The Grand Duchy of Luxembourg, nestled between its territorially well-endowed neighbors France and Germany, and its more modest sized neighbors Belgium and the Netherlands, is both an amalgamation of identities and possessive of a distinctive one itself. Though the Luxembourgeois may speak out of necessity French, German, Dutch and, in our globalizing world, English, they also proudly retain their own language, Luxembourgish. Technically a Mosel-Frankish dialect, it first appeared in print in 1821 and was introduced in primary schools in 1912.
Luxembourg was on last year's European vacation, not this year's. So why am I writing about it?
This year's trip took us to France (Paris, Etretat, Deauville) and Portugal (Lisbon and, for a conference, Porto). One day--probably the sunniest and the warmest during our stay in France--we visited the Jardin de Luxembourg. The garden is on the grounds of the Luxembourg palace which is home of the French Senat, and is, in my estimation, appropriately named: for, like the Grand Duchy itself, it is both an amalgamation--the official marque declares the gardens to be a "rich diversity of styles, which combines French geometric discipline, softened by the curved terraces, with the less ordered, more dreamy English design"--and a distinctive site.
Funny: though English cottage gardens are dreamy and disordered (those qualities are the cottage garden's charms), the remark almost seems like an insult.
Nevertheless, in 1610, one day after the assassination of her husband Henry IV, Maria de Medici (yes, of that famed Florentine family) now possessor of the throne until her young son, the future Louis XIII could enough to ascend, asked an architect to remodel the existing Hotel de Francois de Luxembourg to mimic her childhood Florentine home, the Pitti Palazzo. Then she began to create her gardens (perhaps out of grief, perhaps because, like the uber-wealthy, she had nothing better to do with her time).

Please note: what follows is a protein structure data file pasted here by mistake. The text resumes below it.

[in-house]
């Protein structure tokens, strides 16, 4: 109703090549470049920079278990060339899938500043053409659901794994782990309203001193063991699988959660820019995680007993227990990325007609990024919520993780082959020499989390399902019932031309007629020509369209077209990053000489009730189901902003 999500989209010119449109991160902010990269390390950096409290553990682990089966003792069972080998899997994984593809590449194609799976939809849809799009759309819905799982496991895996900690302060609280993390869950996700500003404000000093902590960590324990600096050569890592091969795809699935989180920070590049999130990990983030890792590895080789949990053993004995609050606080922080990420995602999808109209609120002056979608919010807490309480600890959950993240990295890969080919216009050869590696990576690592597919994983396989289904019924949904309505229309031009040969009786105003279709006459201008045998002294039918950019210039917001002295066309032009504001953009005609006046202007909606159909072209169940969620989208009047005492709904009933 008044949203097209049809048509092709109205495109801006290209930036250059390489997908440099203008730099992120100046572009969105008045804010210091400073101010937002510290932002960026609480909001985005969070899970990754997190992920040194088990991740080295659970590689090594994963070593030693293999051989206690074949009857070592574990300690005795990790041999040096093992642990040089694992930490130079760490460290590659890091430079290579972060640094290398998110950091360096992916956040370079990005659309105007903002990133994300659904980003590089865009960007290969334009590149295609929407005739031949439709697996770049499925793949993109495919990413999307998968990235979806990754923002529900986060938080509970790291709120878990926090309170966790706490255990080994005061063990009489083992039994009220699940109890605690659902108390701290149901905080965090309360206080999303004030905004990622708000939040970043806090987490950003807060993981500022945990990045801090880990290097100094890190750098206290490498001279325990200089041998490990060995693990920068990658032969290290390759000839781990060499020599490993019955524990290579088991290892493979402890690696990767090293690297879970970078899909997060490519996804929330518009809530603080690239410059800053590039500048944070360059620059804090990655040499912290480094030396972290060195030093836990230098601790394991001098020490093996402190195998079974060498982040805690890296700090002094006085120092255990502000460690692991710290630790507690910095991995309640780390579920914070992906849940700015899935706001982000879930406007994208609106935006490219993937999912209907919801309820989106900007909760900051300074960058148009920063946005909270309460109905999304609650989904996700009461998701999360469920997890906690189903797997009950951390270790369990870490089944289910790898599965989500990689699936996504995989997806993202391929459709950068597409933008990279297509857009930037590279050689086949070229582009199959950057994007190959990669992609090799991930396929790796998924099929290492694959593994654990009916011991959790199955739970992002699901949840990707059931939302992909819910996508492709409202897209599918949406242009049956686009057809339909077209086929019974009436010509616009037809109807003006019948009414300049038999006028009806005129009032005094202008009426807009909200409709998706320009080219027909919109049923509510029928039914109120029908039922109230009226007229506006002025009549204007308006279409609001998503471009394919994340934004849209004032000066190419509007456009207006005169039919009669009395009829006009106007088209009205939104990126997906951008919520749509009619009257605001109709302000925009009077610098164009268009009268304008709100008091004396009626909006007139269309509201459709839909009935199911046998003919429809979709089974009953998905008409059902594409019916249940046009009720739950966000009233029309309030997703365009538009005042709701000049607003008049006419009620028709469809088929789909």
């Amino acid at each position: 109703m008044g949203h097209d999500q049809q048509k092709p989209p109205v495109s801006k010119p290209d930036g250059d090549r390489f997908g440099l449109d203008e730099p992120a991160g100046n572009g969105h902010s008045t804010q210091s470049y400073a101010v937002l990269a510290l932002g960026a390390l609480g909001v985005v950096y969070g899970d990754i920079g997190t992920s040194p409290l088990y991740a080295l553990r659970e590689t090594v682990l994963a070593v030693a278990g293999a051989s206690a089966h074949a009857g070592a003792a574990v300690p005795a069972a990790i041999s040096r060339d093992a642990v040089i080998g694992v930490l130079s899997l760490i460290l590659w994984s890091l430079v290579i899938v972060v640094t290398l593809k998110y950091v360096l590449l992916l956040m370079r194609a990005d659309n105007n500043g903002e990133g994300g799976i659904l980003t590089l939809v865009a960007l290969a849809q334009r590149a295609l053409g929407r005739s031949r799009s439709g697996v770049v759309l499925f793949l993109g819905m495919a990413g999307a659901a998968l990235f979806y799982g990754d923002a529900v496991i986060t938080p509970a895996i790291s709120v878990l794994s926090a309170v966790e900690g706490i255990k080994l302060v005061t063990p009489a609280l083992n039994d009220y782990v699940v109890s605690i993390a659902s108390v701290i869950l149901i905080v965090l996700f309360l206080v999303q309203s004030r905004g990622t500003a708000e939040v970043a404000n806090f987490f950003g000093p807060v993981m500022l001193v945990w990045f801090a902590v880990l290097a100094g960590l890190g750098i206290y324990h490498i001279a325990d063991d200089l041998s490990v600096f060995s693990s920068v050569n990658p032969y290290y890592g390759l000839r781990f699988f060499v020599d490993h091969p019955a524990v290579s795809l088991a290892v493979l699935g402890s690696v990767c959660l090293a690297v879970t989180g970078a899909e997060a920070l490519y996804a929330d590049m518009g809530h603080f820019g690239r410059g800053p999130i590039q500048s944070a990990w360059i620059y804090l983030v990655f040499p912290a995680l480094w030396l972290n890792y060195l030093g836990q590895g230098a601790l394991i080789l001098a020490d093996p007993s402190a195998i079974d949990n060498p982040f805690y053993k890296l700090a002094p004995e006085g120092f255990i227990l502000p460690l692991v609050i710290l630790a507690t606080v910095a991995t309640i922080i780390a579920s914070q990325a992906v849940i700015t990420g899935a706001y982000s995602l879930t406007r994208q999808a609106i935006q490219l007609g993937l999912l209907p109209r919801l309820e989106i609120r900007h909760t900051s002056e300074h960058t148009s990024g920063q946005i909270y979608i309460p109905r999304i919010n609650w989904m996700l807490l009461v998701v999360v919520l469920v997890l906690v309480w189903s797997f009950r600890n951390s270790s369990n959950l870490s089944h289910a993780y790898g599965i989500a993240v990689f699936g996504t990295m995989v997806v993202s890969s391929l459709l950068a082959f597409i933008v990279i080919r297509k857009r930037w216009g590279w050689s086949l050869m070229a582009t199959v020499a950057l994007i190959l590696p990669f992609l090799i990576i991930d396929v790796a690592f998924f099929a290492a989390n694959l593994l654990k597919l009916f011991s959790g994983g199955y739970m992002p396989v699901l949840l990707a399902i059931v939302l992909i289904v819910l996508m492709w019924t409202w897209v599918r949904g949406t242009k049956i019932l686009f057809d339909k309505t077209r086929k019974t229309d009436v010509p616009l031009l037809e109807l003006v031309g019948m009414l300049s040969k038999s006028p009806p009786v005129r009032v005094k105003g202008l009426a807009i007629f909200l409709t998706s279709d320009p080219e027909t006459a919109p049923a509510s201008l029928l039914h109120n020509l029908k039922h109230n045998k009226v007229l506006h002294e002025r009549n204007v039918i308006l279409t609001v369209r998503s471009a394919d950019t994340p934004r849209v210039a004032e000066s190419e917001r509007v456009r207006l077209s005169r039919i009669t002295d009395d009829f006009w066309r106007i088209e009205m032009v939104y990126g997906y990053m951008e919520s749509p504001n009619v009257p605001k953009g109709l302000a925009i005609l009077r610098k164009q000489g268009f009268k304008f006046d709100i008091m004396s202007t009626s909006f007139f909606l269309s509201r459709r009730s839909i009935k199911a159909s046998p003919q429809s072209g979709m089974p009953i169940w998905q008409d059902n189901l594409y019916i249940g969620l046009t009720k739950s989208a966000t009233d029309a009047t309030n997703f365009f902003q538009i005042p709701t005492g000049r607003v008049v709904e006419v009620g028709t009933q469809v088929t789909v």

The structure of the garden is remarkably user friendly. Two gigantic ellipses bisect, the longer one being perpendicular to the Senatorial palace, the shorter one parallel to it. Three allees of clipped chestnut trees extend from the ellipses and parterres, which are ringed with stone balustrades topped with urns overflowing with fuschia petunias. In the center of this arranged is situated a floating pond in which young boys race their sailing vessels.
The beds--geometric patterns that echo the basic architectural form of the garden--are filled with English "dreaminess," which this year is expressed in terms of a sumptuous array of yellows (triple dahlias, Rudbeckias, snapdragons, marigolds, and a few other unidentified flowers) and accented by orange single-petaled dahlias, burgundy leafed grasses, and blue/purple petunias. The effect is at once grand and sublime, for the variations on the theme of yellow, which otherwise would be lost, are ultimately trumpeted by the presence of orange and burgundy. The effect is, in so many words, very Luxembourgian.
In the end, the Jardin de Luxembourg is French, very French, for it is in its present form a survivor of that fabled French custom of kissing your hand one moment and lobbing off your head the next. Behind the opulence, behind the beauty, behind the sun worshippers and savvy urban sophisticates there lies the truths of Revolution and Hausmann's urban planning: the garden has been repeatedly beheaded.
All that remains today of the once vast garden are 22.5 hectares. True, this is more than modest sum, but 22.5 hectares is but a shadow of the garden's former self.
But what a spectacular shadow it is!
I hope you enjoy these photos...
Two views of the Medici Fountain...